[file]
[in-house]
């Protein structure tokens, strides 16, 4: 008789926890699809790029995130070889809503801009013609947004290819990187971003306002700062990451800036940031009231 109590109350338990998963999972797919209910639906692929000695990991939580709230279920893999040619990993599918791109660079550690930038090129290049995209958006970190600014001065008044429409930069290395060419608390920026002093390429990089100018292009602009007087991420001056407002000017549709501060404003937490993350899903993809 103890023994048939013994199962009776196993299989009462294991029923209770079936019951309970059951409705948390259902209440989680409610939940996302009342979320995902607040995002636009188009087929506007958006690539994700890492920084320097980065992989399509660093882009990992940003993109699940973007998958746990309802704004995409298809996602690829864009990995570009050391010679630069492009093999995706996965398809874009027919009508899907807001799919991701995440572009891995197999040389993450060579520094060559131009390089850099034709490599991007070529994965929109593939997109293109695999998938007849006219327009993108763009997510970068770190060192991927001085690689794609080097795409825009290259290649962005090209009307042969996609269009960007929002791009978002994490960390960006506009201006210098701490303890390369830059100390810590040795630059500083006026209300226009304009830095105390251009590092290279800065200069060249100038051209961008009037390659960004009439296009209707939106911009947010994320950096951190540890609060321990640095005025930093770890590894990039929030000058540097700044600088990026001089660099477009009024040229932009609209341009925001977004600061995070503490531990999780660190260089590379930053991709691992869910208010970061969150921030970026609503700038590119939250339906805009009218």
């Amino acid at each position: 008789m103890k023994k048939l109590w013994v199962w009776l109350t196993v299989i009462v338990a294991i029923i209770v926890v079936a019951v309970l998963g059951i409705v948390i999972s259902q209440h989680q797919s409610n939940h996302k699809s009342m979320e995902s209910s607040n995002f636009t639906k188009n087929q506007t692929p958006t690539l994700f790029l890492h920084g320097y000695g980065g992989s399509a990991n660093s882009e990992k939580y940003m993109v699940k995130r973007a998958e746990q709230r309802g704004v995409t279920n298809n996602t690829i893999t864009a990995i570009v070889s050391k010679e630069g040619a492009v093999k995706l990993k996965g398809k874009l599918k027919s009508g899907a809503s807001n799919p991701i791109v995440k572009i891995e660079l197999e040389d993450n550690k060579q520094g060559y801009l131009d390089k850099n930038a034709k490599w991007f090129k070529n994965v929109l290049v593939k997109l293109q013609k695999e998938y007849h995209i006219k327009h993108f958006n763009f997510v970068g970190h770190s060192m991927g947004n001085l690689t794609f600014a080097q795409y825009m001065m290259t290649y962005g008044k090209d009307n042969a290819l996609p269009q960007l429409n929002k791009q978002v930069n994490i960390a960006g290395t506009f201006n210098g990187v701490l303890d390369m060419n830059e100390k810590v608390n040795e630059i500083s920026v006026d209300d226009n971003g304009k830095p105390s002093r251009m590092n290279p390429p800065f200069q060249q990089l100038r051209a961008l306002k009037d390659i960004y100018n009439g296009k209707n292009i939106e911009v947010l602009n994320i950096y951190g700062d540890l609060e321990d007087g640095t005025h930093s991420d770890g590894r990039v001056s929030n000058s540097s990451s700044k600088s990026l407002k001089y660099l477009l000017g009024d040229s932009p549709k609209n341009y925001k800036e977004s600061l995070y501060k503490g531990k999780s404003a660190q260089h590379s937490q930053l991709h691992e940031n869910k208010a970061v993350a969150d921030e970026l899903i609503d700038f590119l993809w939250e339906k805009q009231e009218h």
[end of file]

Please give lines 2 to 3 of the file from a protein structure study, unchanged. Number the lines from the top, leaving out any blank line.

């Protein structure tokens, strides 16, 4: 008789926890699809790029995130070889809503801009013609947004290819990187971003306002700062990451800036940031009231 109590109350338990998963999972797919209910639906692929000695990991939580709230279920893999040619990993599918791109660079550690930038090129290049995209958006970190600014001065008044429409930069290395060419608390920026002093390429990089100018292009602009007087991420001056407002000017549709501060404003937490993350899903993809 103890023994048939013994199962009776196993299989009462294991029923209770079936019951309970059951409705948390259902209440989680409610939940996302009342979320995902607040995002636009188009087929506007958006690539994700890492920084320097980065992989399509660093882009990992940003993109699940973007998958746990309802704004995409298809996602690829864009990995570009050391010679630069492009093999995706996965398809874009027919009508899907807001799919991701995440572009891995197999040389993450060579520094060559131009390089850099034709490599991007070529994965929109593939997109293109695999998938007849006219327009993108763009997510970068770190060192991927001085690689794609080097795409825009290259290649962005090209009307042969996609269009960007929002791009978002994490960390960006506009201006210098701490303890390369830059100390810590040795630059500083006026209300226009304009830095105390251009590092290279800065200069060249100038051209961008009037390659960004009439296009209707939106911009947010994320950096951190540890609060321990640095005025930093770890590894990039929030000058540097700044600088990026001089660099477009009024040229932009609209341009925001977004600061995070503490531990999780660190260089590379930053991709691992869910208010970061969150921030970026609503700038590119939250339906805009009218």
């Amino acid at each position: 008789m103890k023994k048939l109590w013994v199962w009776l109350t196993v299989i009462v338990a294991i029923i209770v926890v079936a019951v309970l998963g059951i409705v948390i999972s259902q209440h989680q797919s409610n939940h996302k699809s009342m979320e995902s209910s607040n995002f636009t639906k188009n087929q506007t692929p958006t690539l994700f790029l890492h920084g320097y000695g980065g992989s399509a990991n660093s882009e990992k939580y940003m993109v699940k995130r973007a998958e746990q709230r309802g704004v995409t279920n298809n996602t690829i893999t864009a990995i570009v070889s050391k010679e630069g040619a492009v093999k995706l990993k996965g398809k874009l599918k027919s009508g899907a809503s807001n799919p991701i791109v995440k572009i891995e660079l197999e040389d993450n550690k060579q520094g060559y801009l131009d390089k850099n930038a034709k490599w991007f090129k070529n994965v929109l290049v593939k997109l293109q013609k695999e998938y007849h995209i006219k327009h993108f958006n763009f997510v970068g970190h770190s060192m991927g947004n001085l690689t794609f600014a080097q795409y825009m001065m290259t290649y962005g008044k090209d009307n042969a290819l996609p269009q960007l429409n929002k791009q978002v930069n994490i960390a960006g290395t506009f201006n210098g990187v701490l303890d390369m060419n830059e100390k810590v608390n040795e630059i500083s920026v006026d209300d226009n971003g304009k830095p105390s002093r251009m590092n290279p390429p800065f200069q060249q990089l100038r051209a961008l306002k009037d390659i960004y100018n009439g296009k209707n292009i939106e911009v947010l602009n994320i950096y951190g700062d540890l609060e321990d007087g640095t005025h930093s991420d770890g590894r990039v001056s929030n000058s540097s990451s700044k600088s990026l407002k001089y660099l477009l000017g009024d040229s932009p549709k609209n341009y925001k800036e977004s600061l995070y501060k503490g531990k999780s404003a660190q260089h590379s937490q930053l991709h691992e940031n869910k208010a970061v993350a969150d921030e970026l899903i609503d700038f590119l993809w939250e339906k805009q009231e009218h």